In the wake of school shootings across the country, many people have been left wondering if there was anything we could have done to prevent the tragedies. Oftentimes things come out after the fact that people say were red flags and should have been a warning sign that the teen needed help. Learning about these red flags after the fact does us no good, and it usually only leads to frustration and finger pointing. But what if we could enter certain red flags into an algorithm to find at-risk individuals and intervene before problems arise in the future? St. Paul is experimenting with such technology.
The City of St. Paul is partnering with Ramsey County and St. Paul Public Schools in hopes of developing a program that can identify at-risk juveniles so they can reach out to them before it’s too late. If they can get approval from government bodies, they hope to redirect troubled youth away from a life of crime.
Preventing Future Crime
Here’s how officials hope the program will work. The program will analyze data from schools, the juvenile justice system and child welfare offices. It would look at police contacts, days missed from school, curfew violations, juvenile crimes, related family crime and other factors that suggest the kid is heading down a bad path. Once they reach a certain threshold in the system, the program would alert authorities and a series of intervention programs would be tried in order to help steer the youth in the right direction.
Officials believe this would help keep kids out of a life of crime, and it would save taxpayers a bunch of money associated with prosecuting and jailing these future offenders. That’s a win-win for everyone.
The problem, as you might have guessed, is over privacy issues and collecting certain data on teens and kids. Erica Schumacher, director of strategic initiatives for the county attorney’s office, said she believes lawyers have come up with language that would allow the right data to be collected while protecting the privacy of everyone involved. Her proposal would need to be accepted by the city council, county commission and school board, but at least one group seems to welcome the program.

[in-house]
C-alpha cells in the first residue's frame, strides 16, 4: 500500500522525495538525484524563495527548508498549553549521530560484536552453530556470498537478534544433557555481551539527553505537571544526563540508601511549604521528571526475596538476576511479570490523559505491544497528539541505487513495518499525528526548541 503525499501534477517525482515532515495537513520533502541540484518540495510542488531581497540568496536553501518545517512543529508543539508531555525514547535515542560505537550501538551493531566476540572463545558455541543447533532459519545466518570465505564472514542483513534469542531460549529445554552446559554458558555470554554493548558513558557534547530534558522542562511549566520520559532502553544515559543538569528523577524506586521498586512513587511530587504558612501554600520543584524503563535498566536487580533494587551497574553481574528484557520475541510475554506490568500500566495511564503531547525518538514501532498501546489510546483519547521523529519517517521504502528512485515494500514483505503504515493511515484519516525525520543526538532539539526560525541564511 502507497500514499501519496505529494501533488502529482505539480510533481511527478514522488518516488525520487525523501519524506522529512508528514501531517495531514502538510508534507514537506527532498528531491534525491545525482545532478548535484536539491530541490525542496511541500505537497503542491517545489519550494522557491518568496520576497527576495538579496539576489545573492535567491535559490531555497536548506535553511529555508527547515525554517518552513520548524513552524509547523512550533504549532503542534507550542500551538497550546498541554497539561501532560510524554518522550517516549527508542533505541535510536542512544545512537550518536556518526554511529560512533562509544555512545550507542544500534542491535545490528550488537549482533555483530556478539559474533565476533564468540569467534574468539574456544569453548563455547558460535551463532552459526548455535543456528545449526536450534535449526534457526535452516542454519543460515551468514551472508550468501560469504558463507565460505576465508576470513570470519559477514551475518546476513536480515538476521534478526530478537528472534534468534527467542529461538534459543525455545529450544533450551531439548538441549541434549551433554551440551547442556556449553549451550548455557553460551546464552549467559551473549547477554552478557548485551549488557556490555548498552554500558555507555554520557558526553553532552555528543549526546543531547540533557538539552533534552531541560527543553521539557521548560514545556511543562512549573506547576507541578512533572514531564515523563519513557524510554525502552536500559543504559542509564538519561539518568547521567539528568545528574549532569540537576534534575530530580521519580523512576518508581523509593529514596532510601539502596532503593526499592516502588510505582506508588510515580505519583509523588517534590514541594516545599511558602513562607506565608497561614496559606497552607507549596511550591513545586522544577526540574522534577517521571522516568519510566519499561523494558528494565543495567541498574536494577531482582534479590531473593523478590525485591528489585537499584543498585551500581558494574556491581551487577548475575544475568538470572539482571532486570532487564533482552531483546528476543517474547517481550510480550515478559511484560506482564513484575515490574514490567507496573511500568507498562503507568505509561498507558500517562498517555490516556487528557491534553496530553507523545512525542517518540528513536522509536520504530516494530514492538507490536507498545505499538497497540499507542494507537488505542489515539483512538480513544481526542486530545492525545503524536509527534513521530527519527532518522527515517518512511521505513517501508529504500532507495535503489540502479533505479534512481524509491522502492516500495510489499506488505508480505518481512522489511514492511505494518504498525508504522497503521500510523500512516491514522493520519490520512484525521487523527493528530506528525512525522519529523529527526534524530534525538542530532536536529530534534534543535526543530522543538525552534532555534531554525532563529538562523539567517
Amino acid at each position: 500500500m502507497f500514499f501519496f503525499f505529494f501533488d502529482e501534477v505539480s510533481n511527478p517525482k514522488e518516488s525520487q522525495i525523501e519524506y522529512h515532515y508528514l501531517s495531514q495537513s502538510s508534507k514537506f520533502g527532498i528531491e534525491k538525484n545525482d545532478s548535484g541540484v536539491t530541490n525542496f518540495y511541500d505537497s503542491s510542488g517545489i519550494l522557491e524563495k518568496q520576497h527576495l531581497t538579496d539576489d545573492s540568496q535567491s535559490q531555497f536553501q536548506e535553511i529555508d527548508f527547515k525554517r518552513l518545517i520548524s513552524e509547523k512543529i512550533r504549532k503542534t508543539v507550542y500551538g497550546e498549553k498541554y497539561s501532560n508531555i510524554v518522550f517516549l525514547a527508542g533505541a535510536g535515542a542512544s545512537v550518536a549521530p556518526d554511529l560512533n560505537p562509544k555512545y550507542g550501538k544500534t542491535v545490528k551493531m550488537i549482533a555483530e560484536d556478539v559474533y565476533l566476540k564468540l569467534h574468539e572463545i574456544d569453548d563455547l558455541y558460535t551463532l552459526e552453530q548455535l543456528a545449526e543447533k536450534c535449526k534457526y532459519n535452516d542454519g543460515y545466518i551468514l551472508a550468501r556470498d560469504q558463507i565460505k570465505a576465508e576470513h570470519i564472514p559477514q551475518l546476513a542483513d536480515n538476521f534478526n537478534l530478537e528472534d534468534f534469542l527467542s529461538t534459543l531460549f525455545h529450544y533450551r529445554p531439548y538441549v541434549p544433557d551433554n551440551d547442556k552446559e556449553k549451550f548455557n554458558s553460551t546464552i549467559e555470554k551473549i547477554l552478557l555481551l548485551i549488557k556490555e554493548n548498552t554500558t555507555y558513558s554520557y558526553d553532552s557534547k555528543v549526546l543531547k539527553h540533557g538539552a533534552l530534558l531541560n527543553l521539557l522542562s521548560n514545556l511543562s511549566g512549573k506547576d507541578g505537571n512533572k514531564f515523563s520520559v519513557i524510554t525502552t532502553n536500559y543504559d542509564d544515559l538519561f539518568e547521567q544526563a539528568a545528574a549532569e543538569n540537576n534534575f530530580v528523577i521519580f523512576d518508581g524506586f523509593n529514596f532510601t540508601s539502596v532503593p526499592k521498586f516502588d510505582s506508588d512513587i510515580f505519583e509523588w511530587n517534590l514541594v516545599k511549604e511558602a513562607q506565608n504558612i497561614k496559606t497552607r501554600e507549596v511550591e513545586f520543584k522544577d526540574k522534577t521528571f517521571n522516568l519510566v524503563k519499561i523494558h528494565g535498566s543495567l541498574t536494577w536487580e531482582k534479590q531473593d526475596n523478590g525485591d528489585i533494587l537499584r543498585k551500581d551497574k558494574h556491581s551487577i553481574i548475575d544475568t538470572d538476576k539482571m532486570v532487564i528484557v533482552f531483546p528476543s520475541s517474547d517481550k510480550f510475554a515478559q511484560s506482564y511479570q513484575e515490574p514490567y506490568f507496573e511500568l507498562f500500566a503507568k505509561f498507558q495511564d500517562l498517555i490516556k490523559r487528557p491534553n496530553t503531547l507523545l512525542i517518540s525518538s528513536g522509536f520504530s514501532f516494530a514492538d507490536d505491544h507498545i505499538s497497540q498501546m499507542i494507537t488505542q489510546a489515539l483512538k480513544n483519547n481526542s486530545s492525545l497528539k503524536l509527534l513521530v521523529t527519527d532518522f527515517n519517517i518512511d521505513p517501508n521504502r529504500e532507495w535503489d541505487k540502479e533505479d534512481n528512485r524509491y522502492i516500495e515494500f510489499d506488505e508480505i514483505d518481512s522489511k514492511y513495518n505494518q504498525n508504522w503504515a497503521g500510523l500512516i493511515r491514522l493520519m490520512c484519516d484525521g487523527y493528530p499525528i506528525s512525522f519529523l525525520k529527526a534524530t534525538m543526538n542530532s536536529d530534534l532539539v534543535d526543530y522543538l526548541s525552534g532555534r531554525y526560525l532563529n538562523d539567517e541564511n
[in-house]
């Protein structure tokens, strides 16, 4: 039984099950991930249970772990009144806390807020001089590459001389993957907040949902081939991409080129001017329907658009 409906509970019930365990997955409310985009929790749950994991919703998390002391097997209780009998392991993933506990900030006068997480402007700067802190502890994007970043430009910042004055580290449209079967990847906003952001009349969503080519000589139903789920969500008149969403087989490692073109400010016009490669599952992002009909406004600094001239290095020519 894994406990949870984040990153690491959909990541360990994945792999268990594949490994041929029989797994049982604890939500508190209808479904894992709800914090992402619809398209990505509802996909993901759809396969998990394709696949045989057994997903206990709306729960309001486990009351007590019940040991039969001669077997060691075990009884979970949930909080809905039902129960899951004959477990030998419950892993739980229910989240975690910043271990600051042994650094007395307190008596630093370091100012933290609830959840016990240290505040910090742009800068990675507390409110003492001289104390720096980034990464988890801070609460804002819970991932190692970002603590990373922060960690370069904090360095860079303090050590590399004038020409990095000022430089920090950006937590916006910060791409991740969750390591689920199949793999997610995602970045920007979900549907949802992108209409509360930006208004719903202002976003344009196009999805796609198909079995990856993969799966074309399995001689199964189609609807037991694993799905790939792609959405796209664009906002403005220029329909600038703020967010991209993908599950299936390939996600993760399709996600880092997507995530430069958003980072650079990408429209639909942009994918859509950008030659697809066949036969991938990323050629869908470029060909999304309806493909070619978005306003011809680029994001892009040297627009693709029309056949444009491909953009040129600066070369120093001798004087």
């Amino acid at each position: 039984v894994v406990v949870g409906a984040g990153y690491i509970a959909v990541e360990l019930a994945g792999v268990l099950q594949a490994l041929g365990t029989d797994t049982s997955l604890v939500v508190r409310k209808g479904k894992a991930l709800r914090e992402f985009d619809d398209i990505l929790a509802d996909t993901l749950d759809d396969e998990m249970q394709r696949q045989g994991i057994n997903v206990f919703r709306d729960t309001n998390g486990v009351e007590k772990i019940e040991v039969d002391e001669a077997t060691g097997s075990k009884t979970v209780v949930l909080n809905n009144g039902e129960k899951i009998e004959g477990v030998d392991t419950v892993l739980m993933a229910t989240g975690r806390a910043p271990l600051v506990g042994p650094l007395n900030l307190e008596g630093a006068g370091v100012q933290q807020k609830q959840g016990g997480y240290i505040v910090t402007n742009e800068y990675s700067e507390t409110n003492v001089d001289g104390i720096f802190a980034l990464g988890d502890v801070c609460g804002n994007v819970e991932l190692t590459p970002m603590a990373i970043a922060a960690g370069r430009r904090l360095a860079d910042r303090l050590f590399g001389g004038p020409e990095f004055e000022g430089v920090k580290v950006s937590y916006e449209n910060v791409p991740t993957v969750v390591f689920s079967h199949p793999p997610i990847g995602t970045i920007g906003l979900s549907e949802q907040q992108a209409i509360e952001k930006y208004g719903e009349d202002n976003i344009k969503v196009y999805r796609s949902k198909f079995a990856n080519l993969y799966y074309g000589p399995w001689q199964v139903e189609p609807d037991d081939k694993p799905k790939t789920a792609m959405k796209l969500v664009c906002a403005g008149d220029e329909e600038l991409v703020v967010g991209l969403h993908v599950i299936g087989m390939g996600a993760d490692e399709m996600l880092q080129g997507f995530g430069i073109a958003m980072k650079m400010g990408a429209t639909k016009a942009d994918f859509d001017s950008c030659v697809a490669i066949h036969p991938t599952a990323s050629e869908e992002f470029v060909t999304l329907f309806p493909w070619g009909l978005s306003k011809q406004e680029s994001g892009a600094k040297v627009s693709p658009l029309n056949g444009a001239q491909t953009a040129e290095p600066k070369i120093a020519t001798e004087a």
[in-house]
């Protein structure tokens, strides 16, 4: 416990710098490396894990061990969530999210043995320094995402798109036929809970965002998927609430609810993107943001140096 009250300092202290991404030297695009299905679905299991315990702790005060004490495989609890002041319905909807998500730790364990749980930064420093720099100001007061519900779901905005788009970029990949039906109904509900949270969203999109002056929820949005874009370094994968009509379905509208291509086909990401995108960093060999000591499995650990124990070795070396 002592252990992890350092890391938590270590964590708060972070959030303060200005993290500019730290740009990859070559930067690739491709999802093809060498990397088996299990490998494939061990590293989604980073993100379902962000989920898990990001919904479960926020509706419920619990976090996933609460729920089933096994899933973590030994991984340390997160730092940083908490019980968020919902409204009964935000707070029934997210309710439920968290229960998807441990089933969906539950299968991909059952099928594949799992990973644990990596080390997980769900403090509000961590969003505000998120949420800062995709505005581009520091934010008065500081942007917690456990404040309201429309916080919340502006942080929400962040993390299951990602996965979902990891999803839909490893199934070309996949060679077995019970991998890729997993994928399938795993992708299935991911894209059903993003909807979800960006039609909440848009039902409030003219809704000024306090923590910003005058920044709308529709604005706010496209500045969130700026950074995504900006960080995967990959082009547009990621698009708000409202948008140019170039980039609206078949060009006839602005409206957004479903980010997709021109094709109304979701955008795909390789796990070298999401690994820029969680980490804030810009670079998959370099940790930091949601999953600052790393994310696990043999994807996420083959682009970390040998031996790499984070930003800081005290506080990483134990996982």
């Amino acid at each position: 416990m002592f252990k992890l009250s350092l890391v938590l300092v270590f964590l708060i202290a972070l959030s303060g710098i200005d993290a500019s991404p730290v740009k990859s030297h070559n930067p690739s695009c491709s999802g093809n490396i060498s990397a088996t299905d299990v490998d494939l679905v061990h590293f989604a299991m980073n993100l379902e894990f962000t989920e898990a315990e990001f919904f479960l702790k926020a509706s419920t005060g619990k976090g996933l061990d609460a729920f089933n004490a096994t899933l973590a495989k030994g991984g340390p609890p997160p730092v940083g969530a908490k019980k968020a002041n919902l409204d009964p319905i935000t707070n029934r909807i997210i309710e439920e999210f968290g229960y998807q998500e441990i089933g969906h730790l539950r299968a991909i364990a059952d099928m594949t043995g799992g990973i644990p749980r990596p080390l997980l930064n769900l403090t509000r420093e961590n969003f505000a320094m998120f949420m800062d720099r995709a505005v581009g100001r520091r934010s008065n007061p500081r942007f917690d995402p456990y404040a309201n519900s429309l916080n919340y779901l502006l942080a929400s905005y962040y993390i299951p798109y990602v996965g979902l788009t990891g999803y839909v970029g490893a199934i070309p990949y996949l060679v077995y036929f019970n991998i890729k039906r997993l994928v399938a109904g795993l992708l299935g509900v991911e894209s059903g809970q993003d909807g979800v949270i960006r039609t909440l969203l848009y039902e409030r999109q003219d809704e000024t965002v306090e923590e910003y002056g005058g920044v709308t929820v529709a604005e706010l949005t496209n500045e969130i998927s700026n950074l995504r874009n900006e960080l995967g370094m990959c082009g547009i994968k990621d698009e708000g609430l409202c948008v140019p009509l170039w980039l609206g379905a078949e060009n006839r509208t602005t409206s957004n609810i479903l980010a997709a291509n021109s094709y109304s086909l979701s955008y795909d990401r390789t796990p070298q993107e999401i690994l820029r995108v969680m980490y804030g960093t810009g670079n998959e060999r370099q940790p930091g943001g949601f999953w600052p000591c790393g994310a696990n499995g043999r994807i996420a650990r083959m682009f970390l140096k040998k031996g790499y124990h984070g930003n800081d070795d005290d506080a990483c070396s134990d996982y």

“I am just super excited about this,” said school board member Jeannie Foster said. “This is so needed.”
During her pitch, Schumaker gave an example of two 16-year-old boys who committed a serious assault in 2013. One boy had 31 contacts with law enforcement before the assault, while the other has 23 contacts, but nobody ever took it further to get through to these kids.
“We look at that as 23 and 31 opportunities we had to intervene as a system and we failed that child and that family,” Schumacher said. “And now, we’re paying to lock them up for 20 years. We think working together we can do better.”
Investors? Possibly You!
Funding for the program would come from an interesting source – private investors. But there’s a twist. Private investors would provide cash up front to pay for interventions. If these interventions work and future problems are prevented, the government would then pay back the investor, with interest, from the money saved by reducing spending on prosecution and incarceration.
So if you are interested in helping fund the project, keep an eye on how it is received by the city and school. It sounds promising, and we would be interested in seeing if it could provide valuable resources for troubled youth.